New Heart Guidelines Add Exercise to Healthy Diet

This combo is the best route to cardiovascular health, American Heart Association says

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MONDAY, June 19, 2006 (HealthDay News) -- Adding plenty of exercise to a heart-healthy diet will go a long way to preventing cardiovascular disease, according to new guidelines from the American Heart Association.

"The key message of the recommendations is to focus on long-term, permanent changes in how we eat and live," Alice Lichtenstein, chair of the American Heart Association's nutrition committee, said in a prepared statement.

"The previous recommendations stressed a healthy dietary pattern; the new ones broaden that concept to include the importance of a healthy lifestyle pattern. The two go together -- they should be inseparable," she added.

A team of nutritionists and experts on heart disease reviewed recent research in more than 90 scientific journals in developing the new guidelines.

The AHA's recommendations, published in the June 20 issue of Circulation, call for:

  • Dietary reductions in saturated and trans fats, as well as sugars, for all healthy Americans age 2 and above;
  • Plenty of whole grains, fruits and vegetables;
  • Elimination of tobacco use;
  • Maintenance of normal, healthy levels of cholesterol, blood pressure and blood sugars.

The biggest change in recommendations is the push for stricter control of weight and more emphasis on regular exercise. The AHA stressed that just by making a few changes in portion sizes, the foods you choose and the way you prepare them, cardiovascular health can be significantly improved.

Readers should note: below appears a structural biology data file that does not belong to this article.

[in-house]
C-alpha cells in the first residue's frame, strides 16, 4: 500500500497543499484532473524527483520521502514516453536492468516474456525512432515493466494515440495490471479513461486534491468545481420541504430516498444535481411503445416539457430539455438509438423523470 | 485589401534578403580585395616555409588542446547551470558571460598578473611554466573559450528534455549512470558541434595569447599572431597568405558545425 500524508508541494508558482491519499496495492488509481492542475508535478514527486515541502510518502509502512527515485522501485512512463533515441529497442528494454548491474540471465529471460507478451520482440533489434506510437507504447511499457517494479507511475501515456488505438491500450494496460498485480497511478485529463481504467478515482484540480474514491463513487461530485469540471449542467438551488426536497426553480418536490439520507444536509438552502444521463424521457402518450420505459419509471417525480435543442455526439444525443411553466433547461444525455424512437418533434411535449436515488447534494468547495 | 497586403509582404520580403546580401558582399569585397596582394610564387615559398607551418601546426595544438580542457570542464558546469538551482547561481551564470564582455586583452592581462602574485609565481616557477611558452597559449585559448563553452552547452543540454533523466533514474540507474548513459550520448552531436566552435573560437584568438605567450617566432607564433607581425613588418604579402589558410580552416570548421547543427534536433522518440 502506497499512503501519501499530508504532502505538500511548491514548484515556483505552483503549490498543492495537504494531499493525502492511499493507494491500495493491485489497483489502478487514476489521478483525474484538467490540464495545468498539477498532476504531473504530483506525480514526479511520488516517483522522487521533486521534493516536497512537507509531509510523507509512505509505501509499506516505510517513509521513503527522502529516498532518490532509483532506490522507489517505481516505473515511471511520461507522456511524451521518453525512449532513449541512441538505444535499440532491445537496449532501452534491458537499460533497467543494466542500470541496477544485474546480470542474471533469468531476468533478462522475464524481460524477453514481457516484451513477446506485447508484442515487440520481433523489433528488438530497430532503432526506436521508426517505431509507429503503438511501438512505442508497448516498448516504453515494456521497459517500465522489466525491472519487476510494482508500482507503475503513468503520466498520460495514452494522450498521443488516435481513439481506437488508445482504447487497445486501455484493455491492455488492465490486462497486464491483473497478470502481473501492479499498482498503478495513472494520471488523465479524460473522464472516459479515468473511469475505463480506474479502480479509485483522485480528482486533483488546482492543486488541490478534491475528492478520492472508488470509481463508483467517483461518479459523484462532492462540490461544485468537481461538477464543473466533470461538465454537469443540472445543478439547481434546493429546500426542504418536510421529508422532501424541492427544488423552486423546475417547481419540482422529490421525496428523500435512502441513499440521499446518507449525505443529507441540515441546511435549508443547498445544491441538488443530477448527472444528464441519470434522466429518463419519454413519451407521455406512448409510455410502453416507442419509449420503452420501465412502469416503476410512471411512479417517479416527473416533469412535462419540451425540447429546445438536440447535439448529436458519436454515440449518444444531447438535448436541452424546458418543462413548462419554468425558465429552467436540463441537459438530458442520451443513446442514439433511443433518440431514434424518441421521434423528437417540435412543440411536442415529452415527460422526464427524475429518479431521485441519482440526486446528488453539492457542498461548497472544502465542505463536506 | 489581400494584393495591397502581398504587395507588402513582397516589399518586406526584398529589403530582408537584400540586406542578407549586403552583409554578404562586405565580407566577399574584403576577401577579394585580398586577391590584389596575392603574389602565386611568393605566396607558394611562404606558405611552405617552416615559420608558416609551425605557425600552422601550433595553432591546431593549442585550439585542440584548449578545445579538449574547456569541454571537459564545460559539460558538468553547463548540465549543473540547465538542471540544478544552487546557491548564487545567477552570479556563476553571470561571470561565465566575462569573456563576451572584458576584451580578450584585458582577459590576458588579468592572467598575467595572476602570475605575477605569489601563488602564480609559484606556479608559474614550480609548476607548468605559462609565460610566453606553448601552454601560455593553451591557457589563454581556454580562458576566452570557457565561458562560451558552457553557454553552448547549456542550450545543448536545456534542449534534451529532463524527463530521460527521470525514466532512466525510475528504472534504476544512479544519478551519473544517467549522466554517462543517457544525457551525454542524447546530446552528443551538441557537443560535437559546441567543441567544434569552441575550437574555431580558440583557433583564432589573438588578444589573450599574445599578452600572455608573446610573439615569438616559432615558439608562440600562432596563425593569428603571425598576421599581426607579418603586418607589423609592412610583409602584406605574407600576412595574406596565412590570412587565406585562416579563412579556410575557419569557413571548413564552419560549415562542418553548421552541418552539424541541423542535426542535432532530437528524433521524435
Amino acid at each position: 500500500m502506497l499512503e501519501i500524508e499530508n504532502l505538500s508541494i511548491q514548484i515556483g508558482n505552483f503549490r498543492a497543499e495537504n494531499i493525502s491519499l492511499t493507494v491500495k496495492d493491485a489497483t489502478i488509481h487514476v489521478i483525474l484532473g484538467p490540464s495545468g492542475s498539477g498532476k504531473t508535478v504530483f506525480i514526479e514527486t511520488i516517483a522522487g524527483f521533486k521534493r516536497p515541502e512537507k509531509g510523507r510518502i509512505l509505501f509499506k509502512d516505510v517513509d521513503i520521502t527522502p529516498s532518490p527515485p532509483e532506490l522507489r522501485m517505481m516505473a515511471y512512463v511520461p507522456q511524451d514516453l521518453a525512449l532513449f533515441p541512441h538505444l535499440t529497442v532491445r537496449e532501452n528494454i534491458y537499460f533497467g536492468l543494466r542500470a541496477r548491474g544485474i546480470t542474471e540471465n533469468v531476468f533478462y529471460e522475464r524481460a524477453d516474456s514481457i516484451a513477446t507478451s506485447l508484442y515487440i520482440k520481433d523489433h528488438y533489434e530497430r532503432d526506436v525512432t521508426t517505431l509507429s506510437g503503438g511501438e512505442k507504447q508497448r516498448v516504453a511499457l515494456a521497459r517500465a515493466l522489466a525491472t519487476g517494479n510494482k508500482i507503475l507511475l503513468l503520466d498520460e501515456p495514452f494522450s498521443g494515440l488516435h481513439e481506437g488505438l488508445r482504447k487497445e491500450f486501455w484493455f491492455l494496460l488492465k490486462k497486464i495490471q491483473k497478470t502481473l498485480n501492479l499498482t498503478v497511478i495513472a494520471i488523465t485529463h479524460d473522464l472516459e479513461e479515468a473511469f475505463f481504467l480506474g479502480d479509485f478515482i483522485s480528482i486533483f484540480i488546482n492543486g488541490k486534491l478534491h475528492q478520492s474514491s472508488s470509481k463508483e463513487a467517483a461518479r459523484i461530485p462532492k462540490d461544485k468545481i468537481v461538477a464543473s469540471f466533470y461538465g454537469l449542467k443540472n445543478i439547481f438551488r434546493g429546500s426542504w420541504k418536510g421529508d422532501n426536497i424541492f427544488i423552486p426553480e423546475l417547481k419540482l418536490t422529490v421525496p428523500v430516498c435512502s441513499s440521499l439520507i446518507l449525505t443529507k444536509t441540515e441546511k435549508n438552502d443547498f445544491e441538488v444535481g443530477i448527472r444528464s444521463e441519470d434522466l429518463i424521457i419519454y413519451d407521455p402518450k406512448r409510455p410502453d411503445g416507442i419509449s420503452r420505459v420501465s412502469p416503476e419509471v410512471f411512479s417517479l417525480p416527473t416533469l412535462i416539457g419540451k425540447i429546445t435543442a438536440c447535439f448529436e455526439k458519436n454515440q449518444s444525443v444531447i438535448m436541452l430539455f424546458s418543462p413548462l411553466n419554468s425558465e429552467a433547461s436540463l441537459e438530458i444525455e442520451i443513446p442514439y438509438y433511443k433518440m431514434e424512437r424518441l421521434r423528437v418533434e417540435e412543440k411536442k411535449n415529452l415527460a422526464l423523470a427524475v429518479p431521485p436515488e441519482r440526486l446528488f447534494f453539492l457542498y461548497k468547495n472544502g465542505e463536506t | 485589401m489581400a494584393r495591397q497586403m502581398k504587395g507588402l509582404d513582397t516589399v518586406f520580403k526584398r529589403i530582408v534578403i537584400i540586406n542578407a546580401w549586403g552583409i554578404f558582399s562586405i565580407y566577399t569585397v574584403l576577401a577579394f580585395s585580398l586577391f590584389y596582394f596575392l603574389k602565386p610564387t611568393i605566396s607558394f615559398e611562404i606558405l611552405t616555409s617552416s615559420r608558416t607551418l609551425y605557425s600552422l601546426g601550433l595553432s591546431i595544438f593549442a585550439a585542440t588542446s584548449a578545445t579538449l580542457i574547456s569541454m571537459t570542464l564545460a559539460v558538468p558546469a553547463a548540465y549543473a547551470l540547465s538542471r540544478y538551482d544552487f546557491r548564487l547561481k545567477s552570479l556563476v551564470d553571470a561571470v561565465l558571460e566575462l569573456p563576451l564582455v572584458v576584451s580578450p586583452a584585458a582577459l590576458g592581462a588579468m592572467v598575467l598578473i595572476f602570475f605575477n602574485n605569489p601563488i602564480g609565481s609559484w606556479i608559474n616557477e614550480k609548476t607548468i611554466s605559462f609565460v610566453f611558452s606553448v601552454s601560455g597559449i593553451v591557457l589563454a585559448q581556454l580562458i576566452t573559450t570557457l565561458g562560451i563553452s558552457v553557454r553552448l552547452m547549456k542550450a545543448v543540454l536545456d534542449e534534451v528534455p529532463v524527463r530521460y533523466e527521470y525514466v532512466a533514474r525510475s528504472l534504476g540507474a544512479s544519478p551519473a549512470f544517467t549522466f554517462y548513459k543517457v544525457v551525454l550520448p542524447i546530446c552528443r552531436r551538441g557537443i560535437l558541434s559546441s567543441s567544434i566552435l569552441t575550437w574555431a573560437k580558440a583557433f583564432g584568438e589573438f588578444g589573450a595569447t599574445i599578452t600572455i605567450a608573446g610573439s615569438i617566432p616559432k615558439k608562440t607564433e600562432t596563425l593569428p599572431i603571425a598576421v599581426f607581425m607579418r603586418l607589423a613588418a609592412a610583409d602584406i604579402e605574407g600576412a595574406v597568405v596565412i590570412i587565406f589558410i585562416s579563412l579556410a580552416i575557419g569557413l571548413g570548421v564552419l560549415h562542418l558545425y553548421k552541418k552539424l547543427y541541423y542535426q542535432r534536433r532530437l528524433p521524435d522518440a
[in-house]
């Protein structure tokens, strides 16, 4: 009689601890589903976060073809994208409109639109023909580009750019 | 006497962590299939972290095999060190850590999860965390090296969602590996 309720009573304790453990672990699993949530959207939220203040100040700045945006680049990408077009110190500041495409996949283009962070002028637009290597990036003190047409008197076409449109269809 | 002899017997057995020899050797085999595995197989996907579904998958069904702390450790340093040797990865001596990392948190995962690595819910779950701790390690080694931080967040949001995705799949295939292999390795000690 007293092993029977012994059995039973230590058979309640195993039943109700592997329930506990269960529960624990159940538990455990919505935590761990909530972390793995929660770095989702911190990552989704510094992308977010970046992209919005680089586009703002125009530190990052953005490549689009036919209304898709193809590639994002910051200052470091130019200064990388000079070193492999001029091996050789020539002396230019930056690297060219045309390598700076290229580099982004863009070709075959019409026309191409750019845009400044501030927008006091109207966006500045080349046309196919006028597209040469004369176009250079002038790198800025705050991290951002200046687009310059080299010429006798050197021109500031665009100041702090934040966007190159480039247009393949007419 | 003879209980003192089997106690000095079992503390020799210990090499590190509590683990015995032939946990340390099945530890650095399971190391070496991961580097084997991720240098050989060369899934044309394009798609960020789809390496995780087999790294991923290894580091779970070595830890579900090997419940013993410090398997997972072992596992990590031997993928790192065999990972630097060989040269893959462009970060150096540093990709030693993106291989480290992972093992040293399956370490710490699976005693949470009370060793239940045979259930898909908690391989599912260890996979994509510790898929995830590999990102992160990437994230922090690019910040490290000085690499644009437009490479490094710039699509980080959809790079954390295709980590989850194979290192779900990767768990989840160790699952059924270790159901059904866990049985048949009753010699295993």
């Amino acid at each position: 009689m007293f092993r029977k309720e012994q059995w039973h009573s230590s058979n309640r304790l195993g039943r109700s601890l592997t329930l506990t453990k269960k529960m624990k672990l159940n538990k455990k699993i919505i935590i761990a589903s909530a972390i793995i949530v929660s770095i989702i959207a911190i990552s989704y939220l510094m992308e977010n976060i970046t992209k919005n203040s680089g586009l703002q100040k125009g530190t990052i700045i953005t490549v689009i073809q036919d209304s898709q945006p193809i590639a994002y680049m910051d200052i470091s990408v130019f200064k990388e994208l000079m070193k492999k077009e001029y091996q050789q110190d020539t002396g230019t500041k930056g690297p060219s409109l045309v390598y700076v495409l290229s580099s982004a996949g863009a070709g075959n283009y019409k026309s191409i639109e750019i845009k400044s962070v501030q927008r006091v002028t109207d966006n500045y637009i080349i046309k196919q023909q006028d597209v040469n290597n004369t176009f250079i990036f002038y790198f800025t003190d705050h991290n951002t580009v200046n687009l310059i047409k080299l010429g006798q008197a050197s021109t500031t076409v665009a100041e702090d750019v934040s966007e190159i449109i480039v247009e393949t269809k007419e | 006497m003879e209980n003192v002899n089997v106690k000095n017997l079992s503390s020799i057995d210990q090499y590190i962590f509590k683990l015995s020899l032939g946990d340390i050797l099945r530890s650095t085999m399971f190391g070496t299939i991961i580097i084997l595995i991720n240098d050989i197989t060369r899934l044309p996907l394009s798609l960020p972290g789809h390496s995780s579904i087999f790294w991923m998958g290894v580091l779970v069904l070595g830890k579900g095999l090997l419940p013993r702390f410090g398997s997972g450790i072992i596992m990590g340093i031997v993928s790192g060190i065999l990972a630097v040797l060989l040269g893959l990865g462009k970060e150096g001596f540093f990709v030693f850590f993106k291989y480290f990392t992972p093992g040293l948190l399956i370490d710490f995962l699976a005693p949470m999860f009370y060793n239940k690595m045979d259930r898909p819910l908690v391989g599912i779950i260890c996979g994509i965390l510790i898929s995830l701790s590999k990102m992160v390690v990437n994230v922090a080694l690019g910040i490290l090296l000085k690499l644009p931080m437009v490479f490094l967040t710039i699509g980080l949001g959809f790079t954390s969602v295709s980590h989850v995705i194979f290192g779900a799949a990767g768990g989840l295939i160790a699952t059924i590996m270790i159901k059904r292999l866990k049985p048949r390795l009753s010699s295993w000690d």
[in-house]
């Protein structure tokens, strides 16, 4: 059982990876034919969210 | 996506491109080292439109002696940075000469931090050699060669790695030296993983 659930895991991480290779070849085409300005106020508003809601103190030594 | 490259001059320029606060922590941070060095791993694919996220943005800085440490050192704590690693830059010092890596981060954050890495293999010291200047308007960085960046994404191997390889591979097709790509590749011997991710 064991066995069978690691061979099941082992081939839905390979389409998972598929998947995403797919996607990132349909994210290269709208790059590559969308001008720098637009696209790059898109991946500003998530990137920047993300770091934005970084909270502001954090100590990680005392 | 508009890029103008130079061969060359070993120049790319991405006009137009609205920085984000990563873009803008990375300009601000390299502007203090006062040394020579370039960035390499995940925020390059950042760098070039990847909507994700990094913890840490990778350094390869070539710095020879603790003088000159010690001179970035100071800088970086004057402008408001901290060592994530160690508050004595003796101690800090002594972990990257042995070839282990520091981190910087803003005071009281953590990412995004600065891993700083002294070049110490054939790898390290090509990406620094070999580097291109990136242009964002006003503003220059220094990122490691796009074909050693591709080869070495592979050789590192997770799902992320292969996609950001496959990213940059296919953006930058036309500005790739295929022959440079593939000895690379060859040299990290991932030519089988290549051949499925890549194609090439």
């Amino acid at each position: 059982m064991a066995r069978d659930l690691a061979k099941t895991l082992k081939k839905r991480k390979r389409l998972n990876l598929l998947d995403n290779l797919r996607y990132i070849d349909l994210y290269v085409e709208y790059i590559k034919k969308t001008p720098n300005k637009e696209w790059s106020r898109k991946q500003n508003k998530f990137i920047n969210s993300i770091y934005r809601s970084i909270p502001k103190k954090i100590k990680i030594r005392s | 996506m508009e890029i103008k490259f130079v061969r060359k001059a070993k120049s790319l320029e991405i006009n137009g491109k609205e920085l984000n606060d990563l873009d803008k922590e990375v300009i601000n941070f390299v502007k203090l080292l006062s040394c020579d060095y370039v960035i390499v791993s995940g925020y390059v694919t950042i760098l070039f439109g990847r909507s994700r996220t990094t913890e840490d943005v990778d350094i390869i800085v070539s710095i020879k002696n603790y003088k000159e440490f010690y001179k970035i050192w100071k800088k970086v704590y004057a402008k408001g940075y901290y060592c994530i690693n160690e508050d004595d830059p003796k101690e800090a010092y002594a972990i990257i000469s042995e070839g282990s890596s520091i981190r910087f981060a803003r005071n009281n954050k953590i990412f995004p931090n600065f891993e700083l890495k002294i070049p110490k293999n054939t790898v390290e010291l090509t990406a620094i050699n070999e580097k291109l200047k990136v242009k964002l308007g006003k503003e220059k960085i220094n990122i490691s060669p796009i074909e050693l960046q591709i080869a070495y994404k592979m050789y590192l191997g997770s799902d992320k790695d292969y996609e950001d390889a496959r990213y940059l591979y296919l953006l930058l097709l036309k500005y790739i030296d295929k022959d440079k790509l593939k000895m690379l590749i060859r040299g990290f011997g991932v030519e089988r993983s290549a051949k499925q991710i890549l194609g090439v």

"The point is not to calculate the amount of saturated and trans-fatty acids in the diet, but to choose foods that minimize your intake," Lichtenstein said. "For example, you can choose leaner cuts of meat and lower-fat dairy products, smaller serving sizes, avoid foods made with hydrogenated fat and include more fruits, vegetables, vegetarian options and fish in the diet."

Consistency is key, she added. "The changes can be small but need to be maintained. In no way are we saying people will have to give up all the things they enjoy; they just may have to make a few modifications in their current habits."

The new guidelines also point to ways health-care providers, restaurants, schools, and others can make cardiovascular health easier to achieve. For example, restaurants can offer smaller portion sizes, healthier food options and healthier meal preparation. They can also list nutritional information on menus to help people make better choices.

"A good first step to improve your diet and lifestyle -- start paying attention to portion size and liquid calories, such as those in soft drinks, [and] get at least 30 minutes of physical activity every day," Lichtenstein said. "It does not have to be done all at once -- accumulating 30 minutes throughout the day is fine -- and, of course, more is better. No one is too old or too out of shape to make small changes to increase physical activity."

More information

For more information about the new guidelines, visit the American Heart Association.

SOURCES: American Heart Association, news release, June 19, 2006

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